I was thinking about lock downs yesterday while I was subbing. Wondering what subs do. Do I rush to the door and try to catch another teacher who is locking their door to lock mine or do we just have to risk ourselves because we don't have a key? Wouldn't that go over well with parents if we were in real danger and their kids were in an unlocked room because the sub has no key?
I find not giving a key preposterous! You're trusted enough to be with the children all day long, but not trusted enough to have a key to unlock and lock the door?
I've been really fortunate. The school where I usually sub is very good about keys. Sometimes, if I arrive before the secretary, the principal just tells me to grab it myself. What a stark difference in experiences!
The only time I am not given keys is when I am a "floater." Of course, one of the times a school had a half dozen of us running around from room to room, a fire drill was announced. None of us could get back into our rooms after the drill was over, so the custodian had to scurry around to let everyone back in.
I've been the sub in the room with no key during a lockdown--no fun. I called the office and asked for someone to walk down and lock the door. That got their attention. At some of our schools the teacher has to go outside to lock the door, scary.
Lynette12, I'm sorry you were treated so badly. The behavior of these few individuals was beyond rude. Invited back, I think I'd be tempted to make a point of removing my purse whenever I left the room with them in it--even taking in a purse for that use. (I always leave my purse locked in the car after kids got into one in the classroom years ago.) Perhaps you can chalk it up to poor nurturing by their parents that failed to build trust.
Nice to read all the comments and know I am not alone. Usually, if a school does not leave me a key they keep the door locked so I have to keep it proped open, (if I am the only one in the classroom) that is not too bad as long as when I take the students somewhere the last one in line does not shut the door!! I tell them, but sometimes they forget.
Broomrider. Thanks for your tip about the purse. I actually don't carry a purse. I put what I need in my pocket if it is valuable, or in the zippers of my lunch box. But I will think twice before taking a job at that school where I have to share a room.
There is another school I don't go back to often cause you need a key for the teacher bathroom and they don't give the subs one. We have to ask another teacher. I usually then just use the girls bathroom even though we aren't supposed to. I just make sure noone is in there. I guess they think subs don't need to use the bathroom? SILLY!
Usually, if a school does not leave me a key they keep the door locked so I have to keep it proped open, (if I am the only one in the classroom) that is not too bad as long as when I take the students somewhere the last one in line does not shut the door!! I tell them, but sometimes they forget.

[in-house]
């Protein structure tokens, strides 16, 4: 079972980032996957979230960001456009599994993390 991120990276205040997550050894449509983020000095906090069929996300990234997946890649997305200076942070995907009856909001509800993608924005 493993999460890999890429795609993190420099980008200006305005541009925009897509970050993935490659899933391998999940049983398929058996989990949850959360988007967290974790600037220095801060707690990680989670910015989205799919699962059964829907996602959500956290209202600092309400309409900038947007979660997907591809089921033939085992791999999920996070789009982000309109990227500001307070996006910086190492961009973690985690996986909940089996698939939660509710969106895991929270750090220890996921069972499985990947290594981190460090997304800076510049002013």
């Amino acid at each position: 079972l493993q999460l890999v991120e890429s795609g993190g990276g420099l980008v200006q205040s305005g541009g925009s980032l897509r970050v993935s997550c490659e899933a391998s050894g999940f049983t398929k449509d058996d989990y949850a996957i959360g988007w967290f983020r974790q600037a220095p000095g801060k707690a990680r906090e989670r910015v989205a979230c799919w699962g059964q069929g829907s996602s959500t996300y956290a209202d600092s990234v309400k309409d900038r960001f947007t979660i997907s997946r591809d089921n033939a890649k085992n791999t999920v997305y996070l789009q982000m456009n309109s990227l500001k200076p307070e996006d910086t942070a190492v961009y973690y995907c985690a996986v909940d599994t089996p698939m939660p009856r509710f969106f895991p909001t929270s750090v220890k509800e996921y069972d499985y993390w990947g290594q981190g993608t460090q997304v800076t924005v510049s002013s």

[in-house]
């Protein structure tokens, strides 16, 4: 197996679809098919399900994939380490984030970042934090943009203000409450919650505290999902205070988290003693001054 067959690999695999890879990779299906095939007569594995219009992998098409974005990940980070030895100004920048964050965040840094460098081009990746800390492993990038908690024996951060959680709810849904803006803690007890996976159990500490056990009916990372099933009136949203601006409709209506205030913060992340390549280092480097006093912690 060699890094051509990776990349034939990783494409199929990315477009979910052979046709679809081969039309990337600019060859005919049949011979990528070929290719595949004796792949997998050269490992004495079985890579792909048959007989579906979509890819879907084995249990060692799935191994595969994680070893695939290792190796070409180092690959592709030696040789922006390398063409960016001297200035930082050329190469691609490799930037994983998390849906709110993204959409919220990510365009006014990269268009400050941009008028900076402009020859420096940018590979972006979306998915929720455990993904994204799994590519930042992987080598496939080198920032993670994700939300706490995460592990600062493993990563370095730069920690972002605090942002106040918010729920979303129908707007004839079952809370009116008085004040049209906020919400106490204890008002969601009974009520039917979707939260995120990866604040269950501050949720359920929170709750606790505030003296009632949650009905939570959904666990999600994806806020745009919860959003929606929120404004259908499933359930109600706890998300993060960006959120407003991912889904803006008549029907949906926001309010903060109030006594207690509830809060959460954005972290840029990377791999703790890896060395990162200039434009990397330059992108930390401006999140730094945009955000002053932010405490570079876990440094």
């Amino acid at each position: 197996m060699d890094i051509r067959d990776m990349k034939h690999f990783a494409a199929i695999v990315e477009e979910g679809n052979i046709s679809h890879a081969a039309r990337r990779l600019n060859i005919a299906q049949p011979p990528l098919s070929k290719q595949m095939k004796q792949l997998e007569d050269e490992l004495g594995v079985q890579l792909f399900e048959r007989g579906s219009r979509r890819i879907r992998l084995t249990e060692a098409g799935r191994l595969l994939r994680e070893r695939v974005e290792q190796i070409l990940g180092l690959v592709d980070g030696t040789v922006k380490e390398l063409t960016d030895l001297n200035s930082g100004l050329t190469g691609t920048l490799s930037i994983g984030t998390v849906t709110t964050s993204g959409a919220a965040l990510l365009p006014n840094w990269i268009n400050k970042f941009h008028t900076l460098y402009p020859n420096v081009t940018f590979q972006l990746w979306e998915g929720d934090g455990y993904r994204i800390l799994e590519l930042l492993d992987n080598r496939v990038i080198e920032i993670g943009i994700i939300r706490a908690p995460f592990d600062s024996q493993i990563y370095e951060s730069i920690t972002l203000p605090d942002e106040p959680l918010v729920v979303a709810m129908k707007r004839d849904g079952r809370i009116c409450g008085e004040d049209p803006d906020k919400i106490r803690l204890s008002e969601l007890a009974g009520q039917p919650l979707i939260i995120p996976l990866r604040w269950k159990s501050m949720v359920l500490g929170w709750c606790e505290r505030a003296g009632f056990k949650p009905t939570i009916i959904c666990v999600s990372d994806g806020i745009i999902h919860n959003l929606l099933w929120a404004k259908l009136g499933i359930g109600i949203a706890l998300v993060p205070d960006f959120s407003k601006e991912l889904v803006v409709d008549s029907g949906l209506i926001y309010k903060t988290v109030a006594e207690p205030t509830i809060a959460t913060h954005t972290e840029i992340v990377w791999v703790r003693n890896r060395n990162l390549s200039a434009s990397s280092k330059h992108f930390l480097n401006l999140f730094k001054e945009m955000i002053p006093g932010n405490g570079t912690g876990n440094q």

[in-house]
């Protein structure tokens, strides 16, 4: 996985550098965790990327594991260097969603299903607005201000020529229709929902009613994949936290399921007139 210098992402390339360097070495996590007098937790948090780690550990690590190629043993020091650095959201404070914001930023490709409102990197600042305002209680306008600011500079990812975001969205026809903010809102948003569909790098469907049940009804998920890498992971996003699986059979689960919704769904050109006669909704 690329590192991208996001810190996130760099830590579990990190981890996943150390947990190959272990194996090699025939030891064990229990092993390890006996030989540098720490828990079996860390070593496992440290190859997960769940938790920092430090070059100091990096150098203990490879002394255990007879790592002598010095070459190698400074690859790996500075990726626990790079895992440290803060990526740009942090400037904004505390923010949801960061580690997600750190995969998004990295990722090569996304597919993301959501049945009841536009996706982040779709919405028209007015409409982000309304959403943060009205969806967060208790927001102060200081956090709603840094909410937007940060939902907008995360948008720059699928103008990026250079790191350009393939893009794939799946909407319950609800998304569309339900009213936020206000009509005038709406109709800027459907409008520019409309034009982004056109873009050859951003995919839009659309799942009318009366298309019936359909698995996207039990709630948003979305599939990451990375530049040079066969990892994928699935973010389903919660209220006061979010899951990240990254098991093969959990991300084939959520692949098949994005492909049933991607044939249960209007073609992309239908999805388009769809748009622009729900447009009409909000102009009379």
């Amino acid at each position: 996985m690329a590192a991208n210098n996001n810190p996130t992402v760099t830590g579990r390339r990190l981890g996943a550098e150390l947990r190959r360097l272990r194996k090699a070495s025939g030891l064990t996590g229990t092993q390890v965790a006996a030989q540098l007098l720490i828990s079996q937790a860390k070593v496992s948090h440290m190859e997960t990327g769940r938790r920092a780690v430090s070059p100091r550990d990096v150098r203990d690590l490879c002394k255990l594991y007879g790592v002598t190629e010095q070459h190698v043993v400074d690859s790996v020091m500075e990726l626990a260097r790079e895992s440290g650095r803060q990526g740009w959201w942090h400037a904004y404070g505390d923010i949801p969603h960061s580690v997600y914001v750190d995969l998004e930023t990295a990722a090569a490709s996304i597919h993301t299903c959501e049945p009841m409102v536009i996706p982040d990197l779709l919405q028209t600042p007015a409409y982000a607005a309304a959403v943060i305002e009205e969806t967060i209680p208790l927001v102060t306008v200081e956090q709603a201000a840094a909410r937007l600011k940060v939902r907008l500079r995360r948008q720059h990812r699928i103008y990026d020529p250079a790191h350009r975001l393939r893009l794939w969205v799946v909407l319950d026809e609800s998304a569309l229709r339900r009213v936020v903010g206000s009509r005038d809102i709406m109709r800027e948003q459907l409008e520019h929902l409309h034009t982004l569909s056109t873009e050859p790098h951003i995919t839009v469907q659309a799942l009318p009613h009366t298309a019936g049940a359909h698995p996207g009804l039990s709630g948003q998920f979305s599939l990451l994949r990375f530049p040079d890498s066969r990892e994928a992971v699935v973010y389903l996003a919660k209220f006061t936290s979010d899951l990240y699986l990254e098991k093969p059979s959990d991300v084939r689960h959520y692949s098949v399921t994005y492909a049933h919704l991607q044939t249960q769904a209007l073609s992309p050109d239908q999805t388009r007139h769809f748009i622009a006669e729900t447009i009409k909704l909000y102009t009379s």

At one school I've been to, everyone (regular teachers, too) keeps their doors locked but has a big rubber band that they loop from the inside doorknob to the outside one. If they want to keep the door unlocked, they adjust the rubber band so it's depressing the little latch thing on the edge of the door. That way you can close the door but keep it "unlocked." If they need to lock it, they just slip the rubber band up or down so the latch can engage. I'm not describing this very well, but can you see what I mean? Anyway, maybe you could add a big rubber band to your supplies and guarantee your door stays unlocked.
lock up your purses. I dont' want to get accused of anything. it is easier if you just lock it up. *I* know I won't steal from you, but you don't. So please, go ahead.
AS for the door I usually insist they give me a key for safety. Explain that they are having to leave the door unlocked (even if they arent') and for safety you need a key to keep it locked. All you have t odo is say - remembe rcolumbine and that usually does it. There is one secretary however that still won't give me a key so I bring a large magnet w/ me and put it in teh door jam so it will be a tiny bit ajar while I am not in there. It works great and no one has noticed it yet.
another great way is to contact the janitorial staff every time you need in. They will get tired of it and help you find a way to be able to access the room.
They fingerprint us, send for background checks and leave us alone with children for 7-8 hours. You'd think they could give us one lousy key!
In one high school that I sub in 1 out of 3 faculty restrooms is locked. Of course the classroom I was in last week was in the basement with the locked restroom. I do NOT use HS girls restrooms. I'm so glad one of my friends teaches at the school and I ran to her classroom, also in the basement, and grabbed her key. I looked up their key policy and in case of lockdown, a janitor or security guard will lock up a sub's room. Let's hope the intruder doesn't pick my room first....